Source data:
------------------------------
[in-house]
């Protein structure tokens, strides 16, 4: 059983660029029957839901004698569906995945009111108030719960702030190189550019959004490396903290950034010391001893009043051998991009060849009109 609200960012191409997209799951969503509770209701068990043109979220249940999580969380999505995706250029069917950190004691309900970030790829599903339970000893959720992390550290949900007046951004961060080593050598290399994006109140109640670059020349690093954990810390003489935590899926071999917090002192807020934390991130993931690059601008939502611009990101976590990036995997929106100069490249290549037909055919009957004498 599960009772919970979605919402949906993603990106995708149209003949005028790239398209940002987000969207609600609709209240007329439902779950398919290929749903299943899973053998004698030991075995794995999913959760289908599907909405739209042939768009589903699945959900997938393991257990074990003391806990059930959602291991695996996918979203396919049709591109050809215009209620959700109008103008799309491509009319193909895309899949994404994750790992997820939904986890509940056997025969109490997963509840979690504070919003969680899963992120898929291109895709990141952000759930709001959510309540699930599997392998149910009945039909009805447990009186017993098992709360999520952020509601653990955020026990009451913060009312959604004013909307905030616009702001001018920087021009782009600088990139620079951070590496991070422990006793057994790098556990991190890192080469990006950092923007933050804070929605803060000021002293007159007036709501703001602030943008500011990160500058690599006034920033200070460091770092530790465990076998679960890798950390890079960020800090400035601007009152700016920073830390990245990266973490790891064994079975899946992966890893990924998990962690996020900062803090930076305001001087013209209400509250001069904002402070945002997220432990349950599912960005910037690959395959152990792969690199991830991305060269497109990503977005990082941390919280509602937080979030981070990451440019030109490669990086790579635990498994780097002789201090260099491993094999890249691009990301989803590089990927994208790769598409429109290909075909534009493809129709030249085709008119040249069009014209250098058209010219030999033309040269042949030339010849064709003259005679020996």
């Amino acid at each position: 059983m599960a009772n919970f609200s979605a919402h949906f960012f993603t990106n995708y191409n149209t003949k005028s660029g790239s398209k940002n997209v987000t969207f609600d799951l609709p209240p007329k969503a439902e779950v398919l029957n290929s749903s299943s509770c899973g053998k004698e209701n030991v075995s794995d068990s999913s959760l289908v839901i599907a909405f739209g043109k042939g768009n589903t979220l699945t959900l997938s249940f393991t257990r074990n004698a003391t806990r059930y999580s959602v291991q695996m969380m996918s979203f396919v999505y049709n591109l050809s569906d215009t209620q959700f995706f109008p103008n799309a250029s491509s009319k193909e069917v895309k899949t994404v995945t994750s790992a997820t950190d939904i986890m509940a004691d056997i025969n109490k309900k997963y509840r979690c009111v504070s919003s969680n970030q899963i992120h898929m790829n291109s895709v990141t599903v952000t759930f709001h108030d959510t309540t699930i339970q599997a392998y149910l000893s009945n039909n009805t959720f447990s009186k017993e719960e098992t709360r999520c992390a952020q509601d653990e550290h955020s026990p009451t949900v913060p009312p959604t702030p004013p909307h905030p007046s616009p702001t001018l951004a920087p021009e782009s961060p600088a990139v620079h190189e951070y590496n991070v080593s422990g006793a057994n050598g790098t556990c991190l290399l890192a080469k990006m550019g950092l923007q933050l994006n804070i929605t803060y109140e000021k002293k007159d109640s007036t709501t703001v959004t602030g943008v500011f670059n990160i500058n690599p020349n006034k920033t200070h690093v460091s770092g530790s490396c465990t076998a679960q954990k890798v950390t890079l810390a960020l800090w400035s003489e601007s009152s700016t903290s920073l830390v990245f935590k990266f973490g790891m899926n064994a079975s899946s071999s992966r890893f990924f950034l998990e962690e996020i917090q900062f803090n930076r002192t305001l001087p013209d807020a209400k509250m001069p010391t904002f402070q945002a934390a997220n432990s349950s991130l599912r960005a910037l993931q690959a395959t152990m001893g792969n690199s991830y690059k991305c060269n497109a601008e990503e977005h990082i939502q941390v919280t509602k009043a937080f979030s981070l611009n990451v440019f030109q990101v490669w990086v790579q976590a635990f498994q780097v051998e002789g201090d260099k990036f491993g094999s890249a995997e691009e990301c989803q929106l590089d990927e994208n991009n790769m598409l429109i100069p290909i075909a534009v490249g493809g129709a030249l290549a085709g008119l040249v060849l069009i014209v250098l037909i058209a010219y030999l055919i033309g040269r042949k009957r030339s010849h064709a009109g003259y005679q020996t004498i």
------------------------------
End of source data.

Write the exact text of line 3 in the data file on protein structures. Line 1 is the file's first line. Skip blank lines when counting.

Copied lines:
């Amino acid at each position: 059983m599960a009772n919970f609200s979605a919402h949906f960012f993603t990106n995708y191409n149209t003949k005028s660029g790239s398209k940002n997209v987000t969207f609600d799951l609709p209240p007329k969503a439902e779950v398919l029957n290929s749903s299943s509770c899973g053998k004698e209701n030991v075995s794995d068990s999913s959760l289908v839901i599907a909405f739209g043109k042939g768009n589903t979220l699945t959900l997938s249940f393991t257990r074990n004698a003391t806990r059930y999580s959602v291991q695996m969380m996918s979203f396919v999505y049709n591109l050809s569906d215009t209620q959700f995706f109008p103008n799309a250029s491509s009319k193909e069917v895309k899949t994404v995945t994750s790992a997820t950190d939904i986890m509940a004691d056997i025969n109490k309900k997963y509840r979690c009111v504070s919003s969680n970030q899963i992120h898929m790829n291109s895709v990141t599903v952000t759930f709001h108030d959510t309540t699930i339970q599997a392998y149910l000893s009945n039909n009805t959720f447990s009186k017993e719960e098992t709360r999520c992390a952020q509601d653990e550290h955020s026990p009451t949900v913060p009312p959604t702030p004013p909307h905030p007046s616009p702001t001018l951004a920087p021009e782009s961060p600088a990139v620079h190189e951070y590496n991070v080593s422990g006793a057994n050598g790098t556990c991190l290399l890192a080469k990006m550019g950092l923007q933050l994006n804070i929605t803060y109140e000021k002293k007159d109640s007036t709501t703001v959004t602030g943008v500011f670059n990160i500058n690599p020349n006034k920033t200070h690093v460091s770092g530790s490396c465990t076998a679960q954990k890798v950390t890079l810390a960020l800090w400035s003489e601007s009152s700016t903290s920073l830390v990245f935590k990266f973490g790891m899926n064994a079975s899946s071999s992966r890893f990924f950034l998990e962690e996020i917090q900062f803090n930076r002192t305001l001087p013209d807020a209400k509250m001069p010391t904002f402070q945002a934390a997220n432990s349950s991130l599912r960005a910037l993931q690959a395959t152990m001893g792969n690199s991830y690059k991305c060269n497109a601008e990503e977005h990082i939502q941390v919280t509602k009043a937080f979030s981070l611009n990451v440019f030109q990101v490669w990086v790579q976590a635990f498994q780097v051998e002789g201090d260099k990036f491993g094999s890249a995997e691009e990301c989803q929106l590089d990927e994208n991009n790769m598409l429109i100069p290909i075909a534009v490249g493809g129709a030249l290549a085709g008119l040249v060849l069009i014209v250098l037909i058209a010219y030999l055919i033309g040269r042949k009957r030339s010849h064709a009109g003259y005679q020996t004498i």